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In perl, after fork()ing I can redirect a child's stdout to a file like so

open STDOUT,">",$filename or die $!

I'm wondering if there is a way of "copying it", keeping the stdout on the parent's stdout but also copying to a specified file. It should happen in a way that would not require any buffering and the user would see the console output in real time. This would sort of be like the unix tee. But ideally the solution would not involve any third party libraries.

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7  
You mentioned "ideally" the solution wouldn't involve any third-party libraries, but for posterity's sake, IO::Tee was written to solve this exact problem and does so very well. –  cikkle Jul 19 '10 at 19:19
    
I would assume there should be a simple way of doing it using the build in file io –  Mike Jul 19 '10 at 19:24

2 Answers 2

up vote 3 down vote accepted

In the child, execute

open STDOUT, "|-", "tee", $output
  or die "$0: failed to start tee: $!";

If you don't want to use tee for some reason, you could use a poor man's version by forking another child via open STDOUT, "|-" and doing the duplication in the grandchild:

#! /usr/bin/perl

use warnings;
use strict;

my $pid = fork;
die "$0: fork: $!" unless defined $pid;

if ($pid) {
  waitpid $pid, 0;
}
else {
  my $pid = open STDOUT, "|-";
  die "$0: fork: $!" unless defined $pid;
  select STDOUT; $| = 1;  # disable STDOUT buffering
  if ($pid) {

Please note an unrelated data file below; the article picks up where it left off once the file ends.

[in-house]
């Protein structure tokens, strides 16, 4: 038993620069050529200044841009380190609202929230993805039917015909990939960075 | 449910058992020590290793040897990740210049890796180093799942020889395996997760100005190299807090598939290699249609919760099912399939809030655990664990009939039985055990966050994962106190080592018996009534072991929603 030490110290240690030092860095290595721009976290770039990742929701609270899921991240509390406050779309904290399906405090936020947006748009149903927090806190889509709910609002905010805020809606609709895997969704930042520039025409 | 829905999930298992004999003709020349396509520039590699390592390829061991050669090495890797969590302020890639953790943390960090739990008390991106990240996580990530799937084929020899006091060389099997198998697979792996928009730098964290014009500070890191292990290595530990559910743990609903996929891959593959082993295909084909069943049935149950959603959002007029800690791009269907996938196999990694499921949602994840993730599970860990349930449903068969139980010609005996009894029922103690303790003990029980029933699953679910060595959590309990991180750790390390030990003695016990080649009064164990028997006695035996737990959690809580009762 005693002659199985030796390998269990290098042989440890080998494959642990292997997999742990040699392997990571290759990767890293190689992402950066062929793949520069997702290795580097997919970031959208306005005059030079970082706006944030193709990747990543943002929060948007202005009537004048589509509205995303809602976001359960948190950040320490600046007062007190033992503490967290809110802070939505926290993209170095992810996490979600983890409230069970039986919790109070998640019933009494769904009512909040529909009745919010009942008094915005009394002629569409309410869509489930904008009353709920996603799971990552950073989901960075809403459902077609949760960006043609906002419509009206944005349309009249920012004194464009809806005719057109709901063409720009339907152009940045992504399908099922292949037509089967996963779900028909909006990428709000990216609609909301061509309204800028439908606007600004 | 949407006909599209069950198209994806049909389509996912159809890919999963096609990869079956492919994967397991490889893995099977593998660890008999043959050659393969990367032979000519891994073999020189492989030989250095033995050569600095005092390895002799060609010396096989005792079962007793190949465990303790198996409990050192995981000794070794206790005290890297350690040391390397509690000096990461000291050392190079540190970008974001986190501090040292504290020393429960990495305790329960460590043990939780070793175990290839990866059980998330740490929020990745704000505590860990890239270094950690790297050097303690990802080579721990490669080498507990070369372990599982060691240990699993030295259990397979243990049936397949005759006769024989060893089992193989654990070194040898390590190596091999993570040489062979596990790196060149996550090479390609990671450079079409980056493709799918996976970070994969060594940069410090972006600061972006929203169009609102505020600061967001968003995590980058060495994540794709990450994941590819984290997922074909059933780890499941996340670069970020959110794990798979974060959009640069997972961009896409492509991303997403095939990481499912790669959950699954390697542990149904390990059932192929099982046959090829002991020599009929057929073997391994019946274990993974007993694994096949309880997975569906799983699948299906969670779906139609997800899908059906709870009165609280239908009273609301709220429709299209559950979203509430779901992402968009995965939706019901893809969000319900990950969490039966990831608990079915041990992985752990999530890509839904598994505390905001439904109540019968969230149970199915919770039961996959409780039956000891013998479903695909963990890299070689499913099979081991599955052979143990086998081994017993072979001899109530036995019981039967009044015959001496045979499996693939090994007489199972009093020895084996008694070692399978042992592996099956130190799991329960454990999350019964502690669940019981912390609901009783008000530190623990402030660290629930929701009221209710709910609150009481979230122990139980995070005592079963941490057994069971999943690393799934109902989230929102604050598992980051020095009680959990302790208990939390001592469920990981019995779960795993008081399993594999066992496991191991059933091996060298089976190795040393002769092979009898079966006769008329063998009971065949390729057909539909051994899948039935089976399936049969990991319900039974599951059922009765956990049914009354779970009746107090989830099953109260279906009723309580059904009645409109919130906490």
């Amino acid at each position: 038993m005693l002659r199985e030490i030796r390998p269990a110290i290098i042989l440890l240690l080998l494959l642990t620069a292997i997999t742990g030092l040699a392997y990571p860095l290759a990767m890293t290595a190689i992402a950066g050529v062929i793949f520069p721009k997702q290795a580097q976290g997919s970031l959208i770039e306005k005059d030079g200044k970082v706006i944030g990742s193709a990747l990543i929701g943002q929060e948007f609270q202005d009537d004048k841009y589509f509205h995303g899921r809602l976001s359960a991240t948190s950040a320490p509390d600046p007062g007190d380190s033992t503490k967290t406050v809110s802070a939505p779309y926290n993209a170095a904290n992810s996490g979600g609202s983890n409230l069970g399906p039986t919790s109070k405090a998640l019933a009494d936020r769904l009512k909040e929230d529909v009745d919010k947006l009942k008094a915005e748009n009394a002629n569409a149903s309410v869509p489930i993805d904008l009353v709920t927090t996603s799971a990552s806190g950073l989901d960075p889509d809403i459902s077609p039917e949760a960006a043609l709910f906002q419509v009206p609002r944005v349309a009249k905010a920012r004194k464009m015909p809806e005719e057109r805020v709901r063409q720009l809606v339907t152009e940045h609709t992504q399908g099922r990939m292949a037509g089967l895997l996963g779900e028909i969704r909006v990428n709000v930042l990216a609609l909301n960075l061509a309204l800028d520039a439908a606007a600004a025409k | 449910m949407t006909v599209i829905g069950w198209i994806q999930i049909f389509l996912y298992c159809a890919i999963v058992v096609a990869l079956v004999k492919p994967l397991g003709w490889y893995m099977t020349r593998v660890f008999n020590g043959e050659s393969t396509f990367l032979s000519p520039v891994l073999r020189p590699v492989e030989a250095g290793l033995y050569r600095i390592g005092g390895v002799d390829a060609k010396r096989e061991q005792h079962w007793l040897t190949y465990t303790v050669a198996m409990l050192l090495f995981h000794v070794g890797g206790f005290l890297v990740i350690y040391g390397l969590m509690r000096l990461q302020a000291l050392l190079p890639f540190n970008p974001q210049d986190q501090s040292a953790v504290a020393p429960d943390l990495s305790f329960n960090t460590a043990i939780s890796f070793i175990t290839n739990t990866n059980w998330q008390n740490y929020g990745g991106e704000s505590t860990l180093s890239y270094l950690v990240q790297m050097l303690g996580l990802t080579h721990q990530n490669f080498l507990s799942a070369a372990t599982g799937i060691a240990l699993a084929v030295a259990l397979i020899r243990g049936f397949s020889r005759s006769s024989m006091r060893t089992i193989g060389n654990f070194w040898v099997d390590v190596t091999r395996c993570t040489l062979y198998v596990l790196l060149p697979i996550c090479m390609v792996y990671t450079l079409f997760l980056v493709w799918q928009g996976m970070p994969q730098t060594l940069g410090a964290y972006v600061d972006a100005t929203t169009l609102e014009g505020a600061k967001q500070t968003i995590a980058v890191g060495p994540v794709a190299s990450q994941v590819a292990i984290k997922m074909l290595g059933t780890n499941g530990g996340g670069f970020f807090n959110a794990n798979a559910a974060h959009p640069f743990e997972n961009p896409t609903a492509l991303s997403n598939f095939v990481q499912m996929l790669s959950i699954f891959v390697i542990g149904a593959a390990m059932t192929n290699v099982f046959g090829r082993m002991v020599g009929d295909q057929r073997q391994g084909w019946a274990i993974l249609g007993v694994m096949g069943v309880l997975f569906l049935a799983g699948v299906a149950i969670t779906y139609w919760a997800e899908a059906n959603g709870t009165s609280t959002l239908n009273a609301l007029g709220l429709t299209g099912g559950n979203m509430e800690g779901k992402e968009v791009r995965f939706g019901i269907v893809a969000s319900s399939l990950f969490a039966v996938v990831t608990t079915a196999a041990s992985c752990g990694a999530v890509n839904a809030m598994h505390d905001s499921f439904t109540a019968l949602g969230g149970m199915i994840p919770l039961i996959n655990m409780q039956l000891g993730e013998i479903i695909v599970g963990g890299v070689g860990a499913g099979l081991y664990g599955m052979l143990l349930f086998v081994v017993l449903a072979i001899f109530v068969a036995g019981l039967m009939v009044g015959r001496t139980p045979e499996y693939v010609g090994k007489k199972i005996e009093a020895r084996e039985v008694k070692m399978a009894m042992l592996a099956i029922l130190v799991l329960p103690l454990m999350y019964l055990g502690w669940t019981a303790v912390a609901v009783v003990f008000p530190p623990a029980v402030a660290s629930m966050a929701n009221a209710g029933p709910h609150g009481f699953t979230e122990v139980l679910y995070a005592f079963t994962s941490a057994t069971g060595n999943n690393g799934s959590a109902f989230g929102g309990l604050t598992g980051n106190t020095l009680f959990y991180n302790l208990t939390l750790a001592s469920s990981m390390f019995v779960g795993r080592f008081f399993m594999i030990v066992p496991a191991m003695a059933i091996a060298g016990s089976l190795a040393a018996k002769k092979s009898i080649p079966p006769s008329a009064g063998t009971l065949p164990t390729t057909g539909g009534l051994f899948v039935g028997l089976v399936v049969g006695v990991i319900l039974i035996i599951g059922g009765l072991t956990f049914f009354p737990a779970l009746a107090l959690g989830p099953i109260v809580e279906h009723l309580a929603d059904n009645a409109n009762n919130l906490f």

print "Hiya!\n";
    system "echo Howdy";
    close STDOUT or warn "$0: close: $!";
    exit 0;
  }
  else {
    open my $fh, ">", "/tmp/other-output" or die "$0: open: $!";
    my $status;
    while ($status = sysread STDIN, my $data, 8192) {
      syswrite $fh, $data and print $data or die "$0: output failed: $!";
    }
    die "$0: sysread: $!" unless defined $status;
    close $fh or warn "$0: close: $!";
    exit 0;
  }
}

Sample run:

$ ./owntee 
Hiya!
Howdy

$ cat other-output 
Hiya!
Howdy
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If the parent can wait around for the child to finish, the child could pipe its output back to the parent, which takes responsibility for printing it to both STDOUT and the destination file:

open my $destfile, '>', $path or die "Can't open destination file: $!\n";

my $pid = open my $child, '-|';
defined $pid or die "Can't fork: $!\n";

if ($pid == 0) {
    # Child process:
    print "I'm the child!\n";
    close $destfile;
    #  do whatever
    exit;
}

# Parent process:

while (<$child>) {
    print STDOUT    $_;
    print $destfile $_;
}

close $child;
close $destfile;

Actually, even if the parent can't wait around for the child to finish, this strategy would still work if the parent first forked a child to perform the logic outlined above.

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